Good afternoon everyone, my name is Xin Ying and today I’m presenting on HIV Treatment.
Before I begin, let me tell you the story of a man called Tim. Tim lived in Germany, in the city Berlin. At age 30, Tim contracted HIV. He lived the next few years knowing that one day, he will die from AIDS. Fast forward to 12 years later, Tim was still alive, even though he become more frail and weak. Unfortunately, the doctor only had more bad news for him. Tim was diagnosed with leukemia. What do you guys think happened to him? How many of you think Tim died from AIDS and leukemia, raise your hand! (repeat if necessary) How many of you think Tim was cured of AIDS and leukemia? Alright, here goes… None of you were right! Tim was cured of AIDS and leukemia. I repeat … This is what happened. In 2007, the doctors gave Tim a bone marrow transplant which cured him of leukemia. But the donor was also resistant to HIV. So Tim got his bone marrow and the HIV virus disappeared as well. Tim was cured of HIV, just like that. This shows that it is possible to cure HIV.
How does HIV work? You need a key to fit into the lock, so you can open the door. Similarly there is a protein called CCR5. It is like the lock for white blood cells or T cells. The virus HIV is the key. The lock is on our cells, while the virus is the key. So the virus must fit into the lock and gain entry into the white blood cells. They can then infect the cells and reproduce. In this way, the number of viral cells increases and spreads throughout the body.
How to cure HIV? HIV-resistant people actually have a mutation in this CCR5 gene. Tim received bone marrow with the mutated genes. So the shape of the lock is different. The virus cannot fit into the lock, and as a result, it cannot progress from there. He can no longer be infected with HIV. In other words, he is cured of HIV.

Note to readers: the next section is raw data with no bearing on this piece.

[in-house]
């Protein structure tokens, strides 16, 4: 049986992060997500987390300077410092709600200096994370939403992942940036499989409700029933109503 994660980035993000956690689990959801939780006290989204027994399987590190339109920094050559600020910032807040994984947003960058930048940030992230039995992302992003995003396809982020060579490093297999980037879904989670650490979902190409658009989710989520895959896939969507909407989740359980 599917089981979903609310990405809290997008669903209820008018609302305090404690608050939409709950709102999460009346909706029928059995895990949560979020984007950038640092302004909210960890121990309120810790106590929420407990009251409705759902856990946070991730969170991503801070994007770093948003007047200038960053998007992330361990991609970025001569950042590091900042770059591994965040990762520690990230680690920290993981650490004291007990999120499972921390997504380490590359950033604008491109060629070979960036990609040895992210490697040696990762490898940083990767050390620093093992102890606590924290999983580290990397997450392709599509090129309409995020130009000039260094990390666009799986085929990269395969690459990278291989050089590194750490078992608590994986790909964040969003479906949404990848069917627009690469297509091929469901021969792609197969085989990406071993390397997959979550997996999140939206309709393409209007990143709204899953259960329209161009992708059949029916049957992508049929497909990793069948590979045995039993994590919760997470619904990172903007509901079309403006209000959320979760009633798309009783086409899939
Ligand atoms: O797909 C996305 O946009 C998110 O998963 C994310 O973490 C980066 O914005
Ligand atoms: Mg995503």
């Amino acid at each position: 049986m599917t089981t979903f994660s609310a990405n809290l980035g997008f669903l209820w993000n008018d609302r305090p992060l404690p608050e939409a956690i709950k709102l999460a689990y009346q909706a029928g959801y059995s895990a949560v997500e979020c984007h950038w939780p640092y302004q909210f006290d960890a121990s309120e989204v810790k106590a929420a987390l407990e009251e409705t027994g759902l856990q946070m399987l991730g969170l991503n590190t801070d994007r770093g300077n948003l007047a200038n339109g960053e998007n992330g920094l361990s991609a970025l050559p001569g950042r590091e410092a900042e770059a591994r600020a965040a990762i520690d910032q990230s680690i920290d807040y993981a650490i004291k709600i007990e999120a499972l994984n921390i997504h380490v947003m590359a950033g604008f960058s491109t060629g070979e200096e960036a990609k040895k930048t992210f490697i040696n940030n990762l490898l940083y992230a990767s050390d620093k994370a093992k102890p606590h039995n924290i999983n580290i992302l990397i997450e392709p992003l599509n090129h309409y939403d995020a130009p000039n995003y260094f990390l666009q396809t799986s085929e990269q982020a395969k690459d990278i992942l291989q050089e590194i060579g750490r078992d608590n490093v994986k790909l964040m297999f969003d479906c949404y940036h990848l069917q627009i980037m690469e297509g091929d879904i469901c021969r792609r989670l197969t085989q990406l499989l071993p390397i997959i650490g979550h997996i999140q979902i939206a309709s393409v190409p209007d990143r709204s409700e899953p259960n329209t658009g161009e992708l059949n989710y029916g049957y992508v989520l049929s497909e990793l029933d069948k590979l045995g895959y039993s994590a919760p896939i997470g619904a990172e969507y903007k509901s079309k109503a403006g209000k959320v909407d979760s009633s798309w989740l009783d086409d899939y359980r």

Since donors are hard to come by, scientists are looking for other ways to cure HIV. But the concept is the same. They have removed white blood cells or T cells from patients. They remove the CCR5 gene using an enzyme called zinc finger nuclease. The cells are then reinfused into the patient. Once they're back in the body, the cells travel in the body just like normal T cells.
However, there is one drawback. These T cells do not live forever. Once they die and are replaced by new cells that are not mutated. HIV can come back to haunt patients.
Here are the key messages from the article. This is a big step forward toward our goal of developing a functional cure for the disease.In the near future, AIDS patients no longer need to rely on aggressive antiretroviral therapies throughout their lives.
With regards to rating, I will give this article a 10. It is never easy to find a cure for any disease. There are bound to be obstacles. What matters is we cross these hurdles and find the cure. This article demonstrated that it is possible to find a cure for HIV. Even though we have only taken a baby step, it is still a step towards finding a cure for a disease that has been causing suffering to mankind for decades. In fact, by identifying the the specific drawbacks, we know exactly what to overcome to get to our goal.
These are the issues for discussion. Do you think it is possible for us to find a cure for HIV? And why?Besides scientific reasons, what other obstacles stand between us and the cure for HIV? Example: Antiretroviral therapies will be resistant, as it means taking their lucrative share of the healthcare industry away from them.
I have come to the end of my presentation. Thank you.
Chen Xin Ying
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